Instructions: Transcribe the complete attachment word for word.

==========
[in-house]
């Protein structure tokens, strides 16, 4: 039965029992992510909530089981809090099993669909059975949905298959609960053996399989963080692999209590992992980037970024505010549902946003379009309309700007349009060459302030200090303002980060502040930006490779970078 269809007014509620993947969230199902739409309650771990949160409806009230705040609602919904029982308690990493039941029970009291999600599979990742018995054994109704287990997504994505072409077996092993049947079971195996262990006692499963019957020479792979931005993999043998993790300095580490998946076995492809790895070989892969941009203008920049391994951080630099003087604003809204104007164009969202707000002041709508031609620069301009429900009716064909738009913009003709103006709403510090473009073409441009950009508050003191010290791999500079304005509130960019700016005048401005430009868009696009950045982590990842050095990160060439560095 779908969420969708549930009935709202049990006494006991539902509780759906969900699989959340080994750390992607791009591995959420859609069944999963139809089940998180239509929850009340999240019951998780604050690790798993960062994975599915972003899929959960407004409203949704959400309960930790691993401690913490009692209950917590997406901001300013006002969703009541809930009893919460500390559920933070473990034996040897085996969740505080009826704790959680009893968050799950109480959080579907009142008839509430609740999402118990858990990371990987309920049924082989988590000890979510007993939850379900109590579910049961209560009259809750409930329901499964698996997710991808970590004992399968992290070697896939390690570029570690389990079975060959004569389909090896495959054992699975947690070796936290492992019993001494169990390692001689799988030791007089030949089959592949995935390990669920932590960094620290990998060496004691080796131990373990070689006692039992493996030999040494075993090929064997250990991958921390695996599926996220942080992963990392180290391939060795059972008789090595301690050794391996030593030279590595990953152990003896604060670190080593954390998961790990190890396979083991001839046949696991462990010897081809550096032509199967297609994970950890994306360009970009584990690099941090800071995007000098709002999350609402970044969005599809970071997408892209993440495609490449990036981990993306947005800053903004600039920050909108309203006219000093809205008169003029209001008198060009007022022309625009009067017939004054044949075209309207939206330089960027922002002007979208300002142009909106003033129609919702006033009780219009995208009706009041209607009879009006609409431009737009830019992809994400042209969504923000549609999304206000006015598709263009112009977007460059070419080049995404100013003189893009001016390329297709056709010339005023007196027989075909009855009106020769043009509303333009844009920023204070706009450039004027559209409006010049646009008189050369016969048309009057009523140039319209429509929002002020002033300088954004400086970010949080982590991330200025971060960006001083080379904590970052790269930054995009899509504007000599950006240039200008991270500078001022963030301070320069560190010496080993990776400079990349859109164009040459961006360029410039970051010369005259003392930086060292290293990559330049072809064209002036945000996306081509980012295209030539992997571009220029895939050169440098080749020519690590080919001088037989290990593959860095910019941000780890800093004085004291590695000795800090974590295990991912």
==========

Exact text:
[in-house]
């Protein structure tokens, strides 16, 4: 039965029992992510909530089981809090099993669909059975949905298959609960053996399989963080692999209590992992980037970024505010549902946003379009309309700007349009060459302030200090303002980060502040930006490779970078 269809007014509620993947969230199902739409309650771990949160409806009230705040609602919904029982308690990493039941029970009291999600599979990742018995054994109704287990997504994505072409077996092993049947079971195996262990006692499963019957020479792979931005993999043998993790300095580490998946076995492809790895070989892969941009203008920049391994951080630099003087604003809204104007164009969202707000002041709508031609620069301009429900009716064909738009913009003709103006709403510090473009073409441009950009508050003191010290791999500079304005509130960019700016005048401005430009868009696009950045982590990842050095990160060439560095 779908969420969708549930009935709202049990006494006991539902509780759906969900699989959340080994750390992607791009591995959420859609069944999963139809089940998180239509929850009340999240019951998780604050690790798993960062994975599915972003899929959960407004409203949704959400309960930790691993401690913490009692209950917590997406901001300013006002969703009541809930009893919460500390559920933070473990034996040897085996969740505080009826704790959680009893968050799950109480959080579907009142008839509430609740999402118990858990990371990987309920049924082989988590000890979510007993939850379900109590579910049961209560009259809750409930329901499964698996997710991808970590004992399968992290070697896939390690570029570690389990079975060959004569389909090896495959054992699975947690070796936290492992019993001494169990390692001689799988030791007089030949089959592949995935390990669920932590960094620290990998060496004691080796131990373990070689006692039992493996030999040494075993090929064997250990991958921390695996599926996220942080992963990392180290391939060795059972008789090595301690050794391996030593030279590595990953152990003896604060670190080593954390998961790990190890396979083991001839046949696991462990010897081809550096032509199967297609994970950890994306360009970009584990690099941090800071995007000098709002999350609402970044969005599809970071997408892209993440495609490449990036981990993306947005800053903004600039920050909108309203006219000093809205008169003029209001008198060009007022022309625009009067017939004054044949075209309207939206330089960027922002002007979208300002142009909106003033129609919702006033009780219009995208009706009041209607009879009006609409431009737009830019992809994400042209969504923000549609999304206000006015598709263009112009977007460059070419080049995404100013003189893009001016390329297709056709010339005023007196027989075909009855009106020769043009509303333009844009920023204070706009450039004027559209409006010049646009008189050369016969048309009057009523140039319209429509929002002020002033300088954004400086970010949080982590991330200025971060960006001083080379904590970052790269930054995009899509504007000599950006240039200008991270500078001022963030301070320069560190010496080993990776400079990349859109164009040459961006360029410039970051010369005259003392930086060292290293990559330049072809064209002036945000996306081509980012295209030539992997571009220029895939050169440098080749020519690590080919001088037989290990593959860095910019941000780890800093004085004291590695000795800090974590295990991912």